It's hard for me to talk about, because I have a tendency to catastrophize everything as being "too late to really do anything about it."
Kelly also has a political question: Even given the fact that the Congressional opposition has made enacting his agenda far more difficult than it's been for most Presidents, how disappointed are you in President Obama? (I remember you were never particularly enamored of him.)
Yes, and that's what ultimately drove me away from the Democrats. I point out that Obama thinks unions are special interest groups and I find that problematic, and people start accusing me of being anti-Obama, because, you know, let's only criticize conservatives.
Even with the given of our obstructionist, do-nothing-to-prove-a-point crybaby Congress, I'm disappointed that President Obama has continued a lot of the Bush-era policies, particularly where foreign relations and war are concerned. Between his drone program, the warrentless wiretapping, and his treatment of whistleblowers like Chelsea Manning, I don't think he has his priorities straight. That's the nicest way I can say that. And I really don't want to say it nicely, but it's Sunday morning.
I am indebted for Obamacare, though. I was not for it initially, if you remember. I bought into a lot of the rhetoric about the economic impact, and that turned out to be wrong. And, of course, I still think it doesn't go far enough. But it's been nothing but a help to me for the last five months, and it's helped enormously to get my life somewhat back on track. Every time I hear some politician vowing to repeal it, I bristle. Some of us aren't going to be able to survive without it.
It's a mixed bag. That's the best I can say. I know Obama's better than the alternative, but to me, saying something could be worse is not saying something's actually good. But I didn't have huge expectations of him to now be disappointed by. I wasn't ever really pro-Obama as much as I was anti-McCain and anti-Romney.
One more question from Kelly, this one not about politics: Do you feel we're making progress in getting people to see depression as a real thing, as opposed to just something you can just "choose happy!" your way out of?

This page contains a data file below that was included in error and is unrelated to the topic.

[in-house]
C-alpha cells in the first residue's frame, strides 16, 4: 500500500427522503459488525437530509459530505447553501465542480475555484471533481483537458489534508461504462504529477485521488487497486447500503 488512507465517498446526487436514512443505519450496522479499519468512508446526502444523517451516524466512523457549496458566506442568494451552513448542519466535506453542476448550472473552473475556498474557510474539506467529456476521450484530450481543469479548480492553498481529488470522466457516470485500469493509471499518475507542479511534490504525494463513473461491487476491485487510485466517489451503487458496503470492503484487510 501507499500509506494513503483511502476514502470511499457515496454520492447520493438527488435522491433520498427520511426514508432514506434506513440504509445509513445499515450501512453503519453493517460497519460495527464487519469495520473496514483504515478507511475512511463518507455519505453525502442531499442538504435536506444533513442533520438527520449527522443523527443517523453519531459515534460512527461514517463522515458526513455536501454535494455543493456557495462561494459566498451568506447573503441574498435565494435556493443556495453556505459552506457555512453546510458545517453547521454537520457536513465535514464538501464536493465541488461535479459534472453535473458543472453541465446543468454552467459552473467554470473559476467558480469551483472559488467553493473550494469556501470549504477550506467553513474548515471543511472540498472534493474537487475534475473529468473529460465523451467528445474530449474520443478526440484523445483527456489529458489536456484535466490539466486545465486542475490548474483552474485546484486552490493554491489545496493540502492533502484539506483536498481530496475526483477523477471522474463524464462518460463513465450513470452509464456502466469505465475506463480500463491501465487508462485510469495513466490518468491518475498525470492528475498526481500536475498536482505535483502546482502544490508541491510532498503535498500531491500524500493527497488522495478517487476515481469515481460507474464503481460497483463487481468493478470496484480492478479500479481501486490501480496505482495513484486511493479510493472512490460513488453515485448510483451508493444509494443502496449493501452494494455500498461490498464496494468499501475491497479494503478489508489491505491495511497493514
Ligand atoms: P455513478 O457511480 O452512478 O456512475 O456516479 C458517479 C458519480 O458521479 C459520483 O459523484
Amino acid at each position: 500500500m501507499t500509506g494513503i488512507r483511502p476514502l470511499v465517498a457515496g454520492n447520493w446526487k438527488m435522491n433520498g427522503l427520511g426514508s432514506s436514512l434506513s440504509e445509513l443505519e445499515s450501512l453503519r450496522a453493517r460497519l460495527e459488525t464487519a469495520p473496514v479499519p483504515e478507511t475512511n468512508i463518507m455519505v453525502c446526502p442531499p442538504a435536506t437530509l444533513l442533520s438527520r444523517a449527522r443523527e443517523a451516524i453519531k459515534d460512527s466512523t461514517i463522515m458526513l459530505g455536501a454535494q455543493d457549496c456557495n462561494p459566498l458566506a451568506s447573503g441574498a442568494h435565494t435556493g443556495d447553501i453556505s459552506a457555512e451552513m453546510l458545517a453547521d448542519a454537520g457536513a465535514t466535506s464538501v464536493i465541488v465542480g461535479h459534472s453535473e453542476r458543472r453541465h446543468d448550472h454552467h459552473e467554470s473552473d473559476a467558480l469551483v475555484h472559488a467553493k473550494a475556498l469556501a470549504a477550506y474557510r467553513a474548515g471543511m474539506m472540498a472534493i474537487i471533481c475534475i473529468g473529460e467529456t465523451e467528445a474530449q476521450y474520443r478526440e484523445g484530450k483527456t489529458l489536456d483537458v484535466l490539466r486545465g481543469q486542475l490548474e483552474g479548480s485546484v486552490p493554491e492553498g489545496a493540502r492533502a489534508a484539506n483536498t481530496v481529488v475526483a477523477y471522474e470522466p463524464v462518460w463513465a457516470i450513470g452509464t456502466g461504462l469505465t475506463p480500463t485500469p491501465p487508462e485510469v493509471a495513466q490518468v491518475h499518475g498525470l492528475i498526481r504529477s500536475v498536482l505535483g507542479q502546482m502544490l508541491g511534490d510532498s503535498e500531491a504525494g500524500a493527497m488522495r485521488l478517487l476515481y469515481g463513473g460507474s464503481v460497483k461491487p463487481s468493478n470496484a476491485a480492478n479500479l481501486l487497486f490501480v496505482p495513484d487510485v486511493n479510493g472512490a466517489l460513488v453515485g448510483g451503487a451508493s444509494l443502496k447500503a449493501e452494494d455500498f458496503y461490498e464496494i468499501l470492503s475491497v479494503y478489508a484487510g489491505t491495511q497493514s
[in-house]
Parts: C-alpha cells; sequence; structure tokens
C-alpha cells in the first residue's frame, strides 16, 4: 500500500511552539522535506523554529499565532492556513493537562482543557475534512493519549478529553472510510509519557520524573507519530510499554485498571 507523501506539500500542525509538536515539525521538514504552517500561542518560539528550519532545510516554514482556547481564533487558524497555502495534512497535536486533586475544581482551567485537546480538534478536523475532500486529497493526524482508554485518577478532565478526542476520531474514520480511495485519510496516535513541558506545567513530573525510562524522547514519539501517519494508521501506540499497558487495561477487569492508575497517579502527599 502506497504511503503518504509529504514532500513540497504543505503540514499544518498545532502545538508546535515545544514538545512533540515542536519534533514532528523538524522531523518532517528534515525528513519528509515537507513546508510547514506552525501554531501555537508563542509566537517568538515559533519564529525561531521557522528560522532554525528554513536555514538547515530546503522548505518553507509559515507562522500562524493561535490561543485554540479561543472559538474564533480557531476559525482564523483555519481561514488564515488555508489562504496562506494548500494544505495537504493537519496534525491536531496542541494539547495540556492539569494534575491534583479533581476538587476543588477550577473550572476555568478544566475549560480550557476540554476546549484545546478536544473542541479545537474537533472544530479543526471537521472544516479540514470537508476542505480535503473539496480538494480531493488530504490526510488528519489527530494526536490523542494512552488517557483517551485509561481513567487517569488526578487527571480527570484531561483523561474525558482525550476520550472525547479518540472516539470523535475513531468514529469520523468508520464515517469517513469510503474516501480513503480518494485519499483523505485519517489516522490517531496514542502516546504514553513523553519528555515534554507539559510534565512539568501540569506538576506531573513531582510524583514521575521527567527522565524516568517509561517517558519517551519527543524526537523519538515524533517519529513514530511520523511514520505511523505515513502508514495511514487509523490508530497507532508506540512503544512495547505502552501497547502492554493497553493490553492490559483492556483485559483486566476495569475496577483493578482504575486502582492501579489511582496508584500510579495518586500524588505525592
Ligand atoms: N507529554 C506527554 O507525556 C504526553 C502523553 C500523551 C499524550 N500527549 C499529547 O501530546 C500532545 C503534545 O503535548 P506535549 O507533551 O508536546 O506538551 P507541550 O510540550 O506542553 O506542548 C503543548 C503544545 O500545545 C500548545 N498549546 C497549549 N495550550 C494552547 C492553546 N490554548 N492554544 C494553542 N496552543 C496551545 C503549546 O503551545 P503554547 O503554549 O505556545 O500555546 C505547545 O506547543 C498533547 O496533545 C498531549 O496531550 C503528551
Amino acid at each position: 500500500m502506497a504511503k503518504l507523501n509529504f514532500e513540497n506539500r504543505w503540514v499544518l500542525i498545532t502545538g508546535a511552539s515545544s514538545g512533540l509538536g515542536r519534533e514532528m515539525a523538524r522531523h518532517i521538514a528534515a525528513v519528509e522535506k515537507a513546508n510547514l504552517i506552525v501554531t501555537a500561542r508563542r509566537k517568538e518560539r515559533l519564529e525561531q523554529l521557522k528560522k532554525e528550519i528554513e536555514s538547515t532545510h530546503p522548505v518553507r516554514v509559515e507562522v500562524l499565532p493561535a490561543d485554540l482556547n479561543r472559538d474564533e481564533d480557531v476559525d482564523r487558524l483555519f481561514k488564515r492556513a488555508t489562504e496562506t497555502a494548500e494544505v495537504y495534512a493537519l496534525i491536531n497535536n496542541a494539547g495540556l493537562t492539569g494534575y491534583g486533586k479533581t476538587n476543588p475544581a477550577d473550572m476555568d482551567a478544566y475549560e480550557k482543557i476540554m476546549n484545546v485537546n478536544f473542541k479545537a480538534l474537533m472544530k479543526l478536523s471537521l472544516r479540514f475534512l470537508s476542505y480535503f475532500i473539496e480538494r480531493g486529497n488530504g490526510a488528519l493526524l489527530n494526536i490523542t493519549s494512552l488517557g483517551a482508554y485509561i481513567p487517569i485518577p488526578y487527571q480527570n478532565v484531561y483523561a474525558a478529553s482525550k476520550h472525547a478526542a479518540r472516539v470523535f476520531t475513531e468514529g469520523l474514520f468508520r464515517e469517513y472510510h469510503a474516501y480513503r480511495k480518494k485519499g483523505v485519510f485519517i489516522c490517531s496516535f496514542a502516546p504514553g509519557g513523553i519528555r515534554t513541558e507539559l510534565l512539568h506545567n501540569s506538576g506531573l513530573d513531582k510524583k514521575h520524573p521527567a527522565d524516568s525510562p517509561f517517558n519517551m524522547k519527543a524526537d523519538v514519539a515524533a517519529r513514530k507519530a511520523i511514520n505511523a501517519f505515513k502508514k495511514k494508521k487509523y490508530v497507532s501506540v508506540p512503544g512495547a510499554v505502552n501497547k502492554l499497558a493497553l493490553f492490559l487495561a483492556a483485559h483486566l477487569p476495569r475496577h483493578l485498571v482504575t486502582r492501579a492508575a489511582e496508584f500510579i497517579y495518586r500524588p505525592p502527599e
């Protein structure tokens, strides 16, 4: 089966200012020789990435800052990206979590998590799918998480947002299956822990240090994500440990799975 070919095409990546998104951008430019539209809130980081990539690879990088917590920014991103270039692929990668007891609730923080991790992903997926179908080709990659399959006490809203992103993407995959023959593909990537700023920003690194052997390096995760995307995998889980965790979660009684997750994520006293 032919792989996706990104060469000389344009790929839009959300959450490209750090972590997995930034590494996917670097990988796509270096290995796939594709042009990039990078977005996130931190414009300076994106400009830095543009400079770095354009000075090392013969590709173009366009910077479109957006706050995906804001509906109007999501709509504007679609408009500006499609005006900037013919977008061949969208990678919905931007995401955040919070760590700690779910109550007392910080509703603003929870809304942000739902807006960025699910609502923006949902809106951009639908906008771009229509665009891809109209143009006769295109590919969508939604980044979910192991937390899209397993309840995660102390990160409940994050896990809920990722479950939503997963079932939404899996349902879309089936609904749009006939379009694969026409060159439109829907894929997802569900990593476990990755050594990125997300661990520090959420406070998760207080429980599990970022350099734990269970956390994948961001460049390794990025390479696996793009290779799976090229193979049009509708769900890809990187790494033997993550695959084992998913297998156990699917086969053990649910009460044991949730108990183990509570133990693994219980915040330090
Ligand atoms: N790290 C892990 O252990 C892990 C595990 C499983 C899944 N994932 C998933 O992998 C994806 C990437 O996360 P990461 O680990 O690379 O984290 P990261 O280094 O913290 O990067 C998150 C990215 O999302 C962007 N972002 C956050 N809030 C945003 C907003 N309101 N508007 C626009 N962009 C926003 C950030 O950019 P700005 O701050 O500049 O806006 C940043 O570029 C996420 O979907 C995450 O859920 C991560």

When I first started with therapy, it took me a very, very long time to get over the stigma of it. I grew up feeling like depression and anxiety weren't a real thing, and that really messed me up, because when I had issues with them, I really felt like something was just wrong with me as a human being. That I was bad. And I really felt like a lot of people in my life wouldn't be very understanding about it because this was probably the sort of thing you should keep to yourself. (Especially me, because of my belief of being insignificant; I felt guilty asking for help, having problems, or even acknowledging them.)
I was wrong on a lot of counts. My Mom actually understood pretty well. My Dad is very, very supportive, and I had actually expected him to be in the "depression's not real" camp. Looking back, I'm not sure why. I guess I've just always assumed I must be a disappointment.
I have dealt with the occasional "You're agoraphobic? You should go out more!" type of comment, which is well-meaning but not helpful. I think sometimes people want to be sympathetic but aren't sure of what to say. I think maybe having Obamacare in a lot of states now will potentially make it easier for people to seek help or even just become more educated. And I think the internet is doing a good job of making people understand what depression and anxiety are like. Also, the influx of veterans of our most recent military efforts seem to be more open about their experiences, rather than "manfully suffering in silence." There's more attention to mental disorders, and that demystifies them. So yes, I do think we're really making progress, especially among my generation and younger.
What I am disturbed by, however, is the increasing need among young people to romanticize these things. I always find it disconcerting. These are the same people who are Hannibal fans and trying to turn sociopathy and mental illnesses into fetishes. That's... that's messed up.